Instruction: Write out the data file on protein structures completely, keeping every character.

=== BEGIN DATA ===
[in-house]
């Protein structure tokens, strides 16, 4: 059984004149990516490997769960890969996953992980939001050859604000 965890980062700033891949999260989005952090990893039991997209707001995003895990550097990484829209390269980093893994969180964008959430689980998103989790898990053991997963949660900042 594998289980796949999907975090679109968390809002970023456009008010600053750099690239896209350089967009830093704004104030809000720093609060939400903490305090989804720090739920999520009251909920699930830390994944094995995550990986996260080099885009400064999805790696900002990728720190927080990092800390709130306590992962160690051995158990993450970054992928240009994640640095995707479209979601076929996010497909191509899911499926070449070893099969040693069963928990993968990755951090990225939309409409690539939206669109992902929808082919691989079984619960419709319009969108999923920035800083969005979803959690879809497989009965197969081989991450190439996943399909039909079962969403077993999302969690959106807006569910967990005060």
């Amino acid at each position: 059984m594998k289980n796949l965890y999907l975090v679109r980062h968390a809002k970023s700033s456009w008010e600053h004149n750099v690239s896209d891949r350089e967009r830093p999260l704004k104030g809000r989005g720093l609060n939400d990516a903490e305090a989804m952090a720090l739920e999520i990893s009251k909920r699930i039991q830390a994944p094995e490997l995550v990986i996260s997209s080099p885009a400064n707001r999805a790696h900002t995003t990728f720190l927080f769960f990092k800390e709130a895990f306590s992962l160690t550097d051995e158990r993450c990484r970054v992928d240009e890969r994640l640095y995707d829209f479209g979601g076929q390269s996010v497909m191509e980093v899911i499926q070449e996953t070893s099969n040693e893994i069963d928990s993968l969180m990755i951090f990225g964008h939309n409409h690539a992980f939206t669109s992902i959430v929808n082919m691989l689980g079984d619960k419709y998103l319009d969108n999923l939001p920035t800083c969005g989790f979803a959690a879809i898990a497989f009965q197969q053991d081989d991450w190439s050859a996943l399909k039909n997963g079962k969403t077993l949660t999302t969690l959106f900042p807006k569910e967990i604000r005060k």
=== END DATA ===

[in-house]
């Protein structure tokens, strides 16, 4: 059984004149990516490997769960890969996953992980939001050859604000 965890980062700033891949999260989005952090990893039991997209707001995003895990550097990484829209390269980093893994969180964008959430689980998103989790898990053991997963949660900042 594998289980796949999907975090679109968390809002970023456009008010600053750099690239896209350089967009830093704004104030809000720093609060939400903490305090989804720090739920999520009251909920699930830390994944094995995550990986996260080099885009400064999805790696900002990728720190927080990092800390709130306590992962160690051995158990993450970054992928240009994640640095995707479209979601076929996010497909191509899911499926070449070893099969040693069963928990993968990755951090990225939309409409690539939206669109992902929808082919691989079984619960419709319009969108999923920035800083969005979803959690879809497989009965197969081989991450190439996943399909039909079962969403077993999302969690959106807006569910967990005060």
């Amino acid at each position: 059984m594998k289980n796949l965890y999907l975090v679109r980062h968390a809002k970023s700033s456009w008010e600053h004149n750099v690239s896209d891949r350089e967009r830093p999260l704004k104030g809000r989005g720093l609060n939400d990516a903490e305090a989804m952090a720090l739920e999520i990893s009251k909920r699930i039991q830390a994944p094995e490997l995550v990986i996260s997209s080099p885009a400064n707001r999805a790696h900002t995003t990728f720190l927080f769960f990092k800390e709130a895990f306590s992962l160690t550097d051995e158990r993450c990484r970054v992928d240009e890969r994640l640095y995707d829209f479209g979601g076929q390269s996010v497909m191509e980093v899911i499926q070449e996953t070893s099969n040693e893994i069963d928990s993968l969180m990755i951090f990225g964008h939309n409409h690539a992980f939206t669109s992902i959430v929808n082919m691989l689980g079984d619960k419709y998103l319009d969108n999923l939001p920035t800083c969005g989790f979803a959690a879809i898990a497989f009965q197969q053991d081989d991450w190439s050859a996943l399909k039909n997963g079962k969403t077993l949660t999302t969690l959106f900042p807006k569910e967990i604000r005060k």